Reliability Testing in Software Testing

What is Reliability testing?

Reliability Testing is an important software testing technique that is performed by the team to ensure that the software is performing and functioning consistently in each environmental condition as well as in a specified period. It ensures that product is fault free and is reliable for its intended purpose.

Reliability Testing incorporates the results from both functional and non-functional testing such as Stress testing, Security testing, Functional testing, Production testing and more.

This enables the team to determine various problems in software design and functionality.

Categories of Software Reliability

Software reliability is a key part in software quality. The study of software reliability can be categorized into three parts:

1. Modeling
2. Measurement
3. Improvement

1. Modeling

Software reliability modeling has matured to the point that meaningful results can be obtained by applying suitable models to the problem.

There are many models exist, but no single model can capture a necessary amount of the software characteristics. Assumptions and abstractions must be made to simplify the problem. There is no single model that is universal to all the situations.

2. Measurement

Software reliability measurement is naive. Measurement is far from commonplace in software, as in other engineering field. “How good is the software, quantitatively?” As simple as the question is, there is still no good answer.

Software reliability can not be directly measured, so other related factors are measured to estimate software reliability and compare it among products. Development process, faults and failures found are all factors related to software reliability.

3. Improvement

Software reliability improvement is hard. The difficulty of the problem stems from insufficient understanding of software reliability and in general, the characteristics of software. Until now there is no good way to conquer the complexity problem of software.

Complete testing of a moderately complex software module is infeasible. Defect-free software product can not be assured. Realistic constraints of time and budget severely limits the effort put into software reliability improvement.

Approaches to Reliability Testing & Setting of Reliability Test Objectives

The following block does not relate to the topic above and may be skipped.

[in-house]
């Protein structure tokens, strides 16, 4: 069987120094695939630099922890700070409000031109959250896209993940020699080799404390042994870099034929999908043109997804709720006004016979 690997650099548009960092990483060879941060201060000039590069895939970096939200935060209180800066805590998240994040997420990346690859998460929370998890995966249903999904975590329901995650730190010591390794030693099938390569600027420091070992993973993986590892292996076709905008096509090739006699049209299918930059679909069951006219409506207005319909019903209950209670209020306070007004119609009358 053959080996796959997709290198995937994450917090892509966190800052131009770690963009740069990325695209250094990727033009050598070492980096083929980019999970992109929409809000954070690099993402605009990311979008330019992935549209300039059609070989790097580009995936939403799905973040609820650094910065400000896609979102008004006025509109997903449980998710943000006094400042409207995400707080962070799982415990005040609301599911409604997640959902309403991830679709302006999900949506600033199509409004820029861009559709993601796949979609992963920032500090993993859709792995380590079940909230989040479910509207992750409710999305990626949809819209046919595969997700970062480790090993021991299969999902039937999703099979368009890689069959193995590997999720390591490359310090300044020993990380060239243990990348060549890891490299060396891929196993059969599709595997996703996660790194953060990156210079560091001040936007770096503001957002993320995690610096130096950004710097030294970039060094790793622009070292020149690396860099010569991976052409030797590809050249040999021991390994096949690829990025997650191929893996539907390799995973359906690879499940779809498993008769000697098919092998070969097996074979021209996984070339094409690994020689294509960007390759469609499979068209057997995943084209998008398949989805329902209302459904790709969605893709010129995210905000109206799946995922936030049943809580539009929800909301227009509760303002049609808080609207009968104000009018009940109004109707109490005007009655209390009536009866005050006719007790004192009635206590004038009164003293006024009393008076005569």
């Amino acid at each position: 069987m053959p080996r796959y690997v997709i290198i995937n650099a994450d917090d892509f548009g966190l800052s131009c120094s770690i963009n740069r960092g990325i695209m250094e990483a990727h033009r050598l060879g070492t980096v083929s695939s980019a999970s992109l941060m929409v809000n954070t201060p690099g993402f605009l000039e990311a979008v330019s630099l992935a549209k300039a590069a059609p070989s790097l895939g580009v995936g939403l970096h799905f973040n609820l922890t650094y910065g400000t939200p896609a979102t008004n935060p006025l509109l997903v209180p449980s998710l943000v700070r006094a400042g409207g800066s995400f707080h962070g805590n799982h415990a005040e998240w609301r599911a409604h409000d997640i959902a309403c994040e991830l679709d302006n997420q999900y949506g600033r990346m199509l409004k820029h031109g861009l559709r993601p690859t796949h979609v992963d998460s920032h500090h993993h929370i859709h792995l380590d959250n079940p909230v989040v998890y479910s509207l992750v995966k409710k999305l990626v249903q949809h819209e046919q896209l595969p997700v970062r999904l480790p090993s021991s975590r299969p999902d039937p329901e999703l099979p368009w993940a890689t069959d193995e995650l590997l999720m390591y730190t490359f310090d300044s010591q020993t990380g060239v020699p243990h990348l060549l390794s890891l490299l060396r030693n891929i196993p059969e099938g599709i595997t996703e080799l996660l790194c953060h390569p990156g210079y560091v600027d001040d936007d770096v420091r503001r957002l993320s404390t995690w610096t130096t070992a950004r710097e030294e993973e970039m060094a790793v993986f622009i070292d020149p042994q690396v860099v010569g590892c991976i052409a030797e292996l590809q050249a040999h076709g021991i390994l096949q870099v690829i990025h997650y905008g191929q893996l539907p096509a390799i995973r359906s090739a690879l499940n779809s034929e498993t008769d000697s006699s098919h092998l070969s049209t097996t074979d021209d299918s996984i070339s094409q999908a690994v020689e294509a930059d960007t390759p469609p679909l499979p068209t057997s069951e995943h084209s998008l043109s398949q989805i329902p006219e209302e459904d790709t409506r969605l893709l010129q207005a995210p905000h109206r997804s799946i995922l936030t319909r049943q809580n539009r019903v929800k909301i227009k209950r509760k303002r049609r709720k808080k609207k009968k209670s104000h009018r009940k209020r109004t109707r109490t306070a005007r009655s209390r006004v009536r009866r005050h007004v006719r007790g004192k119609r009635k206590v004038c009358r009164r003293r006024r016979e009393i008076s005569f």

If the project context demands different types of reliability testing, the approach to reliability testing is governed by a following three factors:

1) Identified risks, in particular those relating to safety-critical systems

2) Applicable standards

3) Available resources

When planning an approach to reliability tests it is worth bearing in mind that some tests will be defined with one aspect of reliability in focus but which might also be applicable to other reliability aspects. If we decide, for example, to evaluate the recoverability of a system, we may first need to cause that system to fail. The very act of defining these tests (i.e., getting the system to fail) may give us insights into the fault tolerance of our system.

Types Of Reliability Tests

Developers can use these three main types of reliability testing to test certain aspects of the software. This makes sense given the fact that software can be very complex. As such, teams will need to focus on a certain area to understand where any issues lie.

1. Feature Testing

As the client-facing part of the software, this is very important to test. Software failure can lead to not only bad user experience but also problems that could negatively affect a business.

As the name suggests, feature testing tests all of the features of a software product. This is the first step in the reliability testing process.

First, you will test all features once. Then, reduce the interaction between features so that testing teams can check the execution of each feature once again. This ensures that the features work as they should each time.

2. Load Testing

All software features must work correctly. But, it is equally as important to make sure that these features can operate at scale. Especially when developing an enterprise product.

After feature testing, you can then perform load tests. This is to test all features under the maximum workload to see how they function.

Once complete, testing teams can get a good idea of how the software performs under pressure.

3. Regression Testing

Since software development is an ongoing process, developers use regression testing to test the software for bugs. Then they fix any bugs and perform the tests again to ensure no new issues occur.

Factors Influencing Reliability Testing

The process of reliability testing is influenced by few aspects, which impact the output delivered by this testing. Few of these factors are:

  • The number of issues and faults present in the system.
  • The way users operate the system.
  • Number of test executed by the team.